After waiting for eight months in Berkeley, California, award-winning veteran China journalist Paul Mooney learned yesterday that the Chinese Foreign Ministry rejected his visa application to start a new job as a reporter for Thomson Reuters, a move which will “certainly add to the anxieties of foreign reporters in China.” Andrew Jacobs reports for The New York Times:
Mr. Mooney said he suspected that the government’s decision to deny him a visa was punishment for his persistent coverage of human rights abuses in China. In April, after submitting his visa application to the Chinese Consulate in San Francisco, he was summoned for an interview, where he was questioned about previous articles and asked to explain his position on delicate issues like Tibet. The interview ended with a barely veiled threat. “They said, ‘If we give you a visa, we hope you’ll be more balanced with your coverage,’ ” he said he was told.Mr. Mooney, 63, now living in Berkeley, Calif., said Reuters told him that it would not continue pressing China over the issue.Barb Burg, a spokeswoman for Reuters in New York, said, “We are in the process of considering other posts for Paul within Reuters.” Calls to the Foreign Ministry in Beijing went unanswered.[Source]
On her blog Recovering Foreign Correspondent, journalist Mary Kay Magistad writes that Mooney is a victim of the Chinese government's insecurities:
As Party leaders meet Nov. 9-12 in a plenum that state news agency Xinhua says will address “major issues concerning comprehensively deepening reforms,” few are holding their breath that the Party will attempt any reform that threatens its continued rule. And these days, especially the Party seems to be feeling easily threatened. So – a few tweaks to make economic reforms more efficient and inclusive? Sure. Any moves in the direction of empowering civil society? Not likely.It’s a shame that Paul Mooney is a casualty of the Chinese government’s considerable insecurity, as was Melissa Chan last year. Melissa was China correspondent for Al Jazeera English and, like Paul, was both tough and fair in her reporting on China, living out the old adage that good journalism should “comfort the afflicted and afflict the comfortable.” I respect them both as colleagues, and enjoy their company as friends, so there is at least a silver lining (for me) that we’ve all ended up in the Bay Area. But at least I chose to be here. I wish they’d had the same opportunity to choose, and already miss their reporting in China.[Source]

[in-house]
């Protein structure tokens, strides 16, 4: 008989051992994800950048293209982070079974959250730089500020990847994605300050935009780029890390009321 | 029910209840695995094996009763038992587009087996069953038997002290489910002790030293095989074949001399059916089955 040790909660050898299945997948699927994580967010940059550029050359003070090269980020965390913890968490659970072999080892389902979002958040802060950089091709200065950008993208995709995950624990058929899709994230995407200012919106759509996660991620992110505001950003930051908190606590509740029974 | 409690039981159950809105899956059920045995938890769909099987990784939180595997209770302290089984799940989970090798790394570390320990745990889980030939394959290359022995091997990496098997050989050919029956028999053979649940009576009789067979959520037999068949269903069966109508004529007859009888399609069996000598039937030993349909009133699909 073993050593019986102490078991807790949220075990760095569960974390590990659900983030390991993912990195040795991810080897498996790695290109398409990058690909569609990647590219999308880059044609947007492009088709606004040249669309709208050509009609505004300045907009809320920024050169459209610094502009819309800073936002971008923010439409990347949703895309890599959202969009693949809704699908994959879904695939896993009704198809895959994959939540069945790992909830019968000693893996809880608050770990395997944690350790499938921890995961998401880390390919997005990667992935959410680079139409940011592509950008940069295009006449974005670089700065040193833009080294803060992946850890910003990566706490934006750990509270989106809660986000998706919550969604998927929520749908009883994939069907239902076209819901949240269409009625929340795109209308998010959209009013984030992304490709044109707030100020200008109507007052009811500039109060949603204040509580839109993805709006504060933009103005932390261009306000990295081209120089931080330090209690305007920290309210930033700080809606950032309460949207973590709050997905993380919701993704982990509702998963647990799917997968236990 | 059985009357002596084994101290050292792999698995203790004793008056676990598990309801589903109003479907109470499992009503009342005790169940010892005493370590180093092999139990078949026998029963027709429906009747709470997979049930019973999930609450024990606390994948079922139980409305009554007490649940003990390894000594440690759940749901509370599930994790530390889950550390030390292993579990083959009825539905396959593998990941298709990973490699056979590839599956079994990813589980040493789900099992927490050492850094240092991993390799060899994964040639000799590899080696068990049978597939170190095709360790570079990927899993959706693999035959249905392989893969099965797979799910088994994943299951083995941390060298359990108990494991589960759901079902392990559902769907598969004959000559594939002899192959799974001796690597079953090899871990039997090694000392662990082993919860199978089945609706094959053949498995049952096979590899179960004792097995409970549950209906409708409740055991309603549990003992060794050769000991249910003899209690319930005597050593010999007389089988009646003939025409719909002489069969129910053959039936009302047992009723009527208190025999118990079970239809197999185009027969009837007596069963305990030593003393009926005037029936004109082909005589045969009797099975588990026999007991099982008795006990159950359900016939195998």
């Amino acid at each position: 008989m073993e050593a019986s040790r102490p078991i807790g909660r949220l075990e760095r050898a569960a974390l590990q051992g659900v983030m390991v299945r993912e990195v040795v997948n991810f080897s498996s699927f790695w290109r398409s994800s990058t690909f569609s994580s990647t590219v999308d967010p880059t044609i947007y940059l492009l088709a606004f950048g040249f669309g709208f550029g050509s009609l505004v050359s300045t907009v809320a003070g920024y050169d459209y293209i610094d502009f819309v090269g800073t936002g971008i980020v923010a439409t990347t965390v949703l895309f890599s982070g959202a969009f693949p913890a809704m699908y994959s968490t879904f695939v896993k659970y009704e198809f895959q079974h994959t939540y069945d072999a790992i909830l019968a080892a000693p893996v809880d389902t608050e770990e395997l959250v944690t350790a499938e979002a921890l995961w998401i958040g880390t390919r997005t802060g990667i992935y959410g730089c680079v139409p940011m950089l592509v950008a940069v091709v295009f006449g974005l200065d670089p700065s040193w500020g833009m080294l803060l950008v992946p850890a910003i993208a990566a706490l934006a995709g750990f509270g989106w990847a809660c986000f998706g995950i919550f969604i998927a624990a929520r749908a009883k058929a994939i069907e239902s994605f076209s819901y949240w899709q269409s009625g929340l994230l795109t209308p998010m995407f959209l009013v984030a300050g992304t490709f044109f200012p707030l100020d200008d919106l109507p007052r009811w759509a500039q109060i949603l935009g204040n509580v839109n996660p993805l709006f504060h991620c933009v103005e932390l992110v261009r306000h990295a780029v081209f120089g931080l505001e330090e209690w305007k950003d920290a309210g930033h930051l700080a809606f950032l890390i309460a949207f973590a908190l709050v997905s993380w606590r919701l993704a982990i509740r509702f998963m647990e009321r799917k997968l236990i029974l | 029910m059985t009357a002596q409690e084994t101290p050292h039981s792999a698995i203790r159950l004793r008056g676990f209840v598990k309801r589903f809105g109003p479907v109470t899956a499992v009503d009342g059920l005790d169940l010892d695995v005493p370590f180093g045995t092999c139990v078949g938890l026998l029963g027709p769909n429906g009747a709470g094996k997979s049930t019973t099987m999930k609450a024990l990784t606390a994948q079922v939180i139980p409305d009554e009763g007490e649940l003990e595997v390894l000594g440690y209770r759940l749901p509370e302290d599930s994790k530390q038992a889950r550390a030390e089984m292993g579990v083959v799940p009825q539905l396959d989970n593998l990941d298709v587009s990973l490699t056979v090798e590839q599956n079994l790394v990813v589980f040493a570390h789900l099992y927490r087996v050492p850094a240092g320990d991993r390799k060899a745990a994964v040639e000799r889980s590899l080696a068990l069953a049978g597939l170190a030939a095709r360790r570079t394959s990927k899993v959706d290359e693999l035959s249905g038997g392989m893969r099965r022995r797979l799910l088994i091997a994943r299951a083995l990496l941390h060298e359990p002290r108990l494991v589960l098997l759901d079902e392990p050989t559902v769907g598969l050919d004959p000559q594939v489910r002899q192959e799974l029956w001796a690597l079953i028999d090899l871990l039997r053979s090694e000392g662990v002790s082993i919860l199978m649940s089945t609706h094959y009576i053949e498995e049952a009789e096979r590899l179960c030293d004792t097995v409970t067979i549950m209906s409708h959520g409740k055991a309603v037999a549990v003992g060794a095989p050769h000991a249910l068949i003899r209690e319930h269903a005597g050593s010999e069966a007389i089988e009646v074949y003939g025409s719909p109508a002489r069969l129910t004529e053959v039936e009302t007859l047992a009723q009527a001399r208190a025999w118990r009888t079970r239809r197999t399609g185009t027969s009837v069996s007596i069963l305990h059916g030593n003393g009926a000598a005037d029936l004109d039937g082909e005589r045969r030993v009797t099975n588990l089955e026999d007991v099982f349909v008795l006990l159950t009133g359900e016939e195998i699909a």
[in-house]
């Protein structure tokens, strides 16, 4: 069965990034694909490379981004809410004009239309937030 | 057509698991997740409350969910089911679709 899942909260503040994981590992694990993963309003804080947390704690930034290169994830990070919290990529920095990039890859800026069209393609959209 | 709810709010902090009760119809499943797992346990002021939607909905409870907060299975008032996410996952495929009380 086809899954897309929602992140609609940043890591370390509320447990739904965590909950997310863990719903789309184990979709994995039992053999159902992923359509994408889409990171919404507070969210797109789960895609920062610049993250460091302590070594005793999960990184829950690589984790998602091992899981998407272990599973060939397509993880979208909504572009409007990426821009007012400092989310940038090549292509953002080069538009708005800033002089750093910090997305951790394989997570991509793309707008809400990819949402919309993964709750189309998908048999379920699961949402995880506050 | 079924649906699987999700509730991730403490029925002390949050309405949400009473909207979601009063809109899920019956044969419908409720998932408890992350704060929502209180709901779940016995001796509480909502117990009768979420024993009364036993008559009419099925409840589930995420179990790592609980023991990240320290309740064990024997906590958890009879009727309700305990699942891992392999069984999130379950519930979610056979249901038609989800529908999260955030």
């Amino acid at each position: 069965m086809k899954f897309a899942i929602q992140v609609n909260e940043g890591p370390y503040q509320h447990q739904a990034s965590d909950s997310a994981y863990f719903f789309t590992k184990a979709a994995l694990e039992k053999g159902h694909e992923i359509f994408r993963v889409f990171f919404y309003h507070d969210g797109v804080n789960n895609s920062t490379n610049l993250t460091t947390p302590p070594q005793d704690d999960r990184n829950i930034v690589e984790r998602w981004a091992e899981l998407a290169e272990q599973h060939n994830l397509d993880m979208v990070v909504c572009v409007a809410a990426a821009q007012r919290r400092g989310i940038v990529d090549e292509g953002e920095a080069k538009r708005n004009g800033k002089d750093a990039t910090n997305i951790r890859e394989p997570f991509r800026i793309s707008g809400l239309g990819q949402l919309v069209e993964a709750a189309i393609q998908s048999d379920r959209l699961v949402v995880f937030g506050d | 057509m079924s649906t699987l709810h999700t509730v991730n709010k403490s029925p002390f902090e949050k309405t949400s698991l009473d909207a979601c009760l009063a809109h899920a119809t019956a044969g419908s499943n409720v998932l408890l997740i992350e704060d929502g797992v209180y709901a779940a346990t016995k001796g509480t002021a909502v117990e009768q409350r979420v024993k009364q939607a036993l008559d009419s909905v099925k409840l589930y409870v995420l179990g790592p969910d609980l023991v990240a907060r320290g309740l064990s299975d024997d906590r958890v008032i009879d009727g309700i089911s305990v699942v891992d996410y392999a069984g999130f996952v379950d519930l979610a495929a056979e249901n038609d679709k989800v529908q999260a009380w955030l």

Mooney has reported on China, Taiwan, and Hong Kong since 1985 and first became interested in journalism while he was a teenager enlisted in the U.S. Army in Vietnam in 1968. Read more about Paul Mooney's career here.
In another blow to foreign media in China, the New York Times recently revealed allegations by Bloomberg reporters that their editor in chief had decided not to run a politically sensitive story on China, saying he worried that Bloomberg would be kicked out of the country.